Home / GENERAL NEWS / More efforts needed to protect groundwater from pollution – Lecturer

More efforts needed to protect groundwater from pollution – Lecturer

Dr. Rauf Alhassan, a lecturer at the University of Environment and Sustainable Development’s (UESD) Department of Water Resources and Sustainable Development, has stressed the importance of water to humanity’s long-term survival.

According to him, climate change, rapid population growth, urbanisation, and exploitation of water for competing economic activities such as agriculture, mining, and construction were threatening the continuous availability and accessibility of water on earth.

“Water scarcity is a global issue; as a result, water must be used responsibly,” he said.

Dr. Alhassan told the Ghana News Agency that groundwater, fed springs, rivers, lakes, and wetlands, as well as seeped into oceans were primarily recharged by rain and snowfall infiltrating the ground.

He said groundwater resources in Ghana were made up of three geological formations: the basement complex (metamorphic rocks and crystalline igneous), the consolidated sedimentary formations, and the Cenozoic and Mesozoic sedimentary rocks.

Groundwater was an important water resource in Ghana, contributing significantly to the country’s growing water demand.

Ghana’s rural water supply was primarily derived from groundwater and over 10,000 boreholes were located throughout the country, supplying water to both rural and urban households.

As a result, Dr. Alhassan said groundwater had a huge potential to contribute to the country’s water demand.

“Except for isolated cases of pollution and areas with high levels of iron, fluoride, and other minerals, Ghana’s groundwater quality is generally good,” he added.

“Salinity in certain groundwater occurrences is also found especially in some coastal aquifers. Nonetheless, this cannot be taken for granted, more efforts need to be made to protect groundwater from overexploitation and pollution,” he said.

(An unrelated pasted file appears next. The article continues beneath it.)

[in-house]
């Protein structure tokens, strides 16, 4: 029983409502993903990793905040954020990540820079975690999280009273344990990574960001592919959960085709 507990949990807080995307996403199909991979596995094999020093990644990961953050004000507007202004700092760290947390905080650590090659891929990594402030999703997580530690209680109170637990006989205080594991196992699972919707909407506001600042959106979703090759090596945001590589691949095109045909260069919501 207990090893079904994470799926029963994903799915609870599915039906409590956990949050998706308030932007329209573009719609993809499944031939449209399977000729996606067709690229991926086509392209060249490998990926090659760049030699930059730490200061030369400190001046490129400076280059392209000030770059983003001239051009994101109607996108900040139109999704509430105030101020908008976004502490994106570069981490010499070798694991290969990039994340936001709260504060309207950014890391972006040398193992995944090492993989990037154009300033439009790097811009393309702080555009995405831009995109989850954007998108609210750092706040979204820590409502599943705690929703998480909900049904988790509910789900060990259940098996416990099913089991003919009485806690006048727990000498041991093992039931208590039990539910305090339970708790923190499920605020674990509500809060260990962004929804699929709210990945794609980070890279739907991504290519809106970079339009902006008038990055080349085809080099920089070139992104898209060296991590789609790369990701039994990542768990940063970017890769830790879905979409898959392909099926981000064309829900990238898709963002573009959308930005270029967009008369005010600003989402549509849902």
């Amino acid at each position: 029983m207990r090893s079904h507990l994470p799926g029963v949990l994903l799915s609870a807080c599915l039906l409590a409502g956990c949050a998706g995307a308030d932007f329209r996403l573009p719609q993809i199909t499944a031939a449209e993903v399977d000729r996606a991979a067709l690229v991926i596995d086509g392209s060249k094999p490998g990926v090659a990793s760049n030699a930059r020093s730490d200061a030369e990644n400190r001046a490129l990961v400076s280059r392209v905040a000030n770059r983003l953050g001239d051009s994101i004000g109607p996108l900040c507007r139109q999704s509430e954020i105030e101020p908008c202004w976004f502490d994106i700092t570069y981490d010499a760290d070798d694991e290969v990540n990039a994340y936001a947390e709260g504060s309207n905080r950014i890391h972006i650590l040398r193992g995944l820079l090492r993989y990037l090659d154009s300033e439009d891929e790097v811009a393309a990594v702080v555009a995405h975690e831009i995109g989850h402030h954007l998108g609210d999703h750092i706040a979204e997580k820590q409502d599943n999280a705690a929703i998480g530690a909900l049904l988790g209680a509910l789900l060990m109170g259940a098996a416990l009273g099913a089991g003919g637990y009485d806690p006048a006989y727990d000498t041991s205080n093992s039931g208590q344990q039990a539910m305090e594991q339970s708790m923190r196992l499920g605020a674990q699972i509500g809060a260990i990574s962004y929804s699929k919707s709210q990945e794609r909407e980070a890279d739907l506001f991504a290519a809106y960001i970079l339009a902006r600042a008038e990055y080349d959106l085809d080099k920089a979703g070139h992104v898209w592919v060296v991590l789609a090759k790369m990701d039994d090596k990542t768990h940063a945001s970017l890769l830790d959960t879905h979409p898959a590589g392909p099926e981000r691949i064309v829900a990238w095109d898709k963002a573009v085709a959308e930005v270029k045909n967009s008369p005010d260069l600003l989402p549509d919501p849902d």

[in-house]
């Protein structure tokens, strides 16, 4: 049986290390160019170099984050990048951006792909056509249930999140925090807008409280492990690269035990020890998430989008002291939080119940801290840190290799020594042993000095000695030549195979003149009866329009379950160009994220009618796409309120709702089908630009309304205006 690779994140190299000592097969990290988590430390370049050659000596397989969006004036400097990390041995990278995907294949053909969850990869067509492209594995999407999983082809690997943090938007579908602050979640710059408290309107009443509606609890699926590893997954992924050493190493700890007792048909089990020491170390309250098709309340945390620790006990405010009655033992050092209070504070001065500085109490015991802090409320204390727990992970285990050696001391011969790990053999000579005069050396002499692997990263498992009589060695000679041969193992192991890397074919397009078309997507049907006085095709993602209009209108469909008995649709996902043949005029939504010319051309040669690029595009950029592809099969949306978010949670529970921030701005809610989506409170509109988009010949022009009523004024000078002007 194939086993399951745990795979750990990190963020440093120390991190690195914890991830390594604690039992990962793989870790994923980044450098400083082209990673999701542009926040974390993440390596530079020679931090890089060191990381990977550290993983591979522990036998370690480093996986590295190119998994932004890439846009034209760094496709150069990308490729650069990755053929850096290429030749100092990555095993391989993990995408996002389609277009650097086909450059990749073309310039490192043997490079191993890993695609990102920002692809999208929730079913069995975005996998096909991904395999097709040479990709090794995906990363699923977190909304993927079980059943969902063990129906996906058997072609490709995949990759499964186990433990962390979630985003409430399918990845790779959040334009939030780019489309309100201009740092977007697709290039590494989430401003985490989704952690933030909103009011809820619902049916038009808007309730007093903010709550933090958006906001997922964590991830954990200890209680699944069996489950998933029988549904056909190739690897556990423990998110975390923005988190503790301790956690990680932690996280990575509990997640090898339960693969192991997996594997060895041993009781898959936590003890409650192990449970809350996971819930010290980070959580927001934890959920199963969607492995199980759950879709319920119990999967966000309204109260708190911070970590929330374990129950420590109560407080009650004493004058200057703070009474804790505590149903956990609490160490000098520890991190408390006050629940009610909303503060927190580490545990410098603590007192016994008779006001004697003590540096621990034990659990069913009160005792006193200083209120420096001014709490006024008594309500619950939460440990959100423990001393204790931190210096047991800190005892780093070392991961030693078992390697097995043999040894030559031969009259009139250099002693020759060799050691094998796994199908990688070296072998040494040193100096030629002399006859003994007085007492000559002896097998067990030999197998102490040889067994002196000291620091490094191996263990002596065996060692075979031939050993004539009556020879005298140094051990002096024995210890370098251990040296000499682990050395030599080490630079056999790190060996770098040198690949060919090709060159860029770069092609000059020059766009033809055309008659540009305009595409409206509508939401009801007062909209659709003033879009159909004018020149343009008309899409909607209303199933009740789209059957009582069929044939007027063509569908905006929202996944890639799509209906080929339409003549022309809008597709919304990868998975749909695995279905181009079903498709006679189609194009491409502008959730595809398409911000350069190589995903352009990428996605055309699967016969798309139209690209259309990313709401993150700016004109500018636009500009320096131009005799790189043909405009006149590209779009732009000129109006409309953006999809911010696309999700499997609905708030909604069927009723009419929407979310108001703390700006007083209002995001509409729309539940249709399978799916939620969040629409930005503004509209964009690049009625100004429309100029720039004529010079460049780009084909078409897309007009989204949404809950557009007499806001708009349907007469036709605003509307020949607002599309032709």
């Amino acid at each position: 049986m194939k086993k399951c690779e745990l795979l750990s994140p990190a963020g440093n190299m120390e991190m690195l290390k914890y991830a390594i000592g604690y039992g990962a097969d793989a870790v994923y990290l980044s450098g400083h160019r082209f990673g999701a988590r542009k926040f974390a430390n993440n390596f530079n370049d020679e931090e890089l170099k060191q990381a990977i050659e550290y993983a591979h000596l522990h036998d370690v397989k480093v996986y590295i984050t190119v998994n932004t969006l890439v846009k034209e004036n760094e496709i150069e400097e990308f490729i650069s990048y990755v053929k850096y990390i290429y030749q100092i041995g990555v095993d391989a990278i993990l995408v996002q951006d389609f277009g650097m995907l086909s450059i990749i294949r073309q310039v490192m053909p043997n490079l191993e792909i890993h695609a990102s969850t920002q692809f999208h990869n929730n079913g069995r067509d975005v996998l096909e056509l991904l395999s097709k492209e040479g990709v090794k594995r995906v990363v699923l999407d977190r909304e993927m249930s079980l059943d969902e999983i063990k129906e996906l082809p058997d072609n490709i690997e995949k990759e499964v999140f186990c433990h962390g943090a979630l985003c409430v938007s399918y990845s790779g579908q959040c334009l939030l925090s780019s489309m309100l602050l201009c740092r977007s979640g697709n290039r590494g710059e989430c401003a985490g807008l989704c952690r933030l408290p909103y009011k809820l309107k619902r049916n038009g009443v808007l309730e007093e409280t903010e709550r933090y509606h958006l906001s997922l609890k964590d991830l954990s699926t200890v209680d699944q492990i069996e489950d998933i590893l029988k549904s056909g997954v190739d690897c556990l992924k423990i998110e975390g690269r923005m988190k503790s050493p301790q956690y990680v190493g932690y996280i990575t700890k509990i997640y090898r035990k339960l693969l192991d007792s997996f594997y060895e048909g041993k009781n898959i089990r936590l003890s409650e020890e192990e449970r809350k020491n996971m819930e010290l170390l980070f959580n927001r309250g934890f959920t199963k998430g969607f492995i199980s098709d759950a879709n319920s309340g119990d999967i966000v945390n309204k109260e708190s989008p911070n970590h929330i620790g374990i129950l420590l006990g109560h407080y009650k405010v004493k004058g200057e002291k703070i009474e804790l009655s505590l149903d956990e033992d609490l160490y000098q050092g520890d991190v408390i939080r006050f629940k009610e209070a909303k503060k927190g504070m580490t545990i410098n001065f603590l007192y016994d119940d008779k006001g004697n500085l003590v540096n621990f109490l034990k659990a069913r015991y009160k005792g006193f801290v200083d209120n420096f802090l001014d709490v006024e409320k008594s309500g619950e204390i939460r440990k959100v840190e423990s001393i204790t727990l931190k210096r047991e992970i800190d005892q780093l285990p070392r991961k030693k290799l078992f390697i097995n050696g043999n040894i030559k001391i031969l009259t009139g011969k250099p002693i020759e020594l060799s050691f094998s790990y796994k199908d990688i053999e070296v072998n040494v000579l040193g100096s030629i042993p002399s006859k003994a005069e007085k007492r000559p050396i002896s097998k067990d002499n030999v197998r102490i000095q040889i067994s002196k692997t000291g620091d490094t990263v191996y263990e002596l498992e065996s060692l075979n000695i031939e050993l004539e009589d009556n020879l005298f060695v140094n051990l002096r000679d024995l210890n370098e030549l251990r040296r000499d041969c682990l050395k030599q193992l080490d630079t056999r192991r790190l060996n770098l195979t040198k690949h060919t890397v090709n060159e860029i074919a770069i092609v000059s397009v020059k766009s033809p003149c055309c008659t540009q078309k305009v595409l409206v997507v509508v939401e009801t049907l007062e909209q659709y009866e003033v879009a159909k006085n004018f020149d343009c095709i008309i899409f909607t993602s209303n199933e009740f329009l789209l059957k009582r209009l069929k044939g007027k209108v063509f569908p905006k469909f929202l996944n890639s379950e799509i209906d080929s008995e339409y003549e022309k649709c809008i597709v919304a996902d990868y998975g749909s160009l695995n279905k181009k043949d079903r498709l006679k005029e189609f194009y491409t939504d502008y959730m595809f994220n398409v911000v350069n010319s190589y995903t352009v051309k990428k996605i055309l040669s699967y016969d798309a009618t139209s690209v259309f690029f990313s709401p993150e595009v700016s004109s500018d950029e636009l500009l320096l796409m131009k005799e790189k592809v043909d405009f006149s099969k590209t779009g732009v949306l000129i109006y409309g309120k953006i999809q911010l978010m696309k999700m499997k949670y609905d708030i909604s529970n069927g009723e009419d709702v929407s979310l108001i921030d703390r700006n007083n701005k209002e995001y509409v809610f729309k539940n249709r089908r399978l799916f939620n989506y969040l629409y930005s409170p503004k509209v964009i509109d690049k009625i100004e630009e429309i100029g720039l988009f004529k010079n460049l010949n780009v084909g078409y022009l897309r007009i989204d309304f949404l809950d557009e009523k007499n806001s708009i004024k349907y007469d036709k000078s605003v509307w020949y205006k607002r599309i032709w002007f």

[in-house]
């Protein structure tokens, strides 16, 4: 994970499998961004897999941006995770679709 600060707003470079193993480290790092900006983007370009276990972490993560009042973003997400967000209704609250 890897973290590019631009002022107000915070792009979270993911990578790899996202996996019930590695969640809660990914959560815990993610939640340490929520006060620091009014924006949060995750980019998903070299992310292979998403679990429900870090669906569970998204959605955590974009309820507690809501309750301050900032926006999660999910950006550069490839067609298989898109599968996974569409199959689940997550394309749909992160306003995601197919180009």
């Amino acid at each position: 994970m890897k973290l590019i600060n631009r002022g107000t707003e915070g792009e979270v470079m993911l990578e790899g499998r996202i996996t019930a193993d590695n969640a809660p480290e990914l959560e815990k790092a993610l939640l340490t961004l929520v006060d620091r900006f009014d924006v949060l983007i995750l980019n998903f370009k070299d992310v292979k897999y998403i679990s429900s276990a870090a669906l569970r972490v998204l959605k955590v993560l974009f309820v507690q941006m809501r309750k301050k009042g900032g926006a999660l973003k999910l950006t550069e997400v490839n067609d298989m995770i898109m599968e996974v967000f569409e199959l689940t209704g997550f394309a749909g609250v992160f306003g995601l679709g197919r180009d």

“Groundwater can be extracted to the surface by pumps and wells, and without groundwater, life would be impossible. Groundwater provides a significant portion of the water used for drinking, sanitation, food production, and industrial processes,” according to Dr. Alhassan, “groundwater is also critical to the proper functioning of ecosystems like wetlands and rivers.”

Exploring, protecting, and using groundwater sustainably would be critical to surviving and adapting to climate change and meeting the needs of a growing population, according to the Lecturer.

Dr. Alhassan noted that Ghana’s groundwater regulations should be strictly enforced, saying, “through these efforts, we would be charting the path toward groundwater resource sustainability.”

He recommended that Integrated Water Resources Management (IWRM) – an integrated approach that promoted coordination among all stakeholders in the water sector – be fully implemented for sustainable, equitable, and efficient water resource use.

Source: GNA

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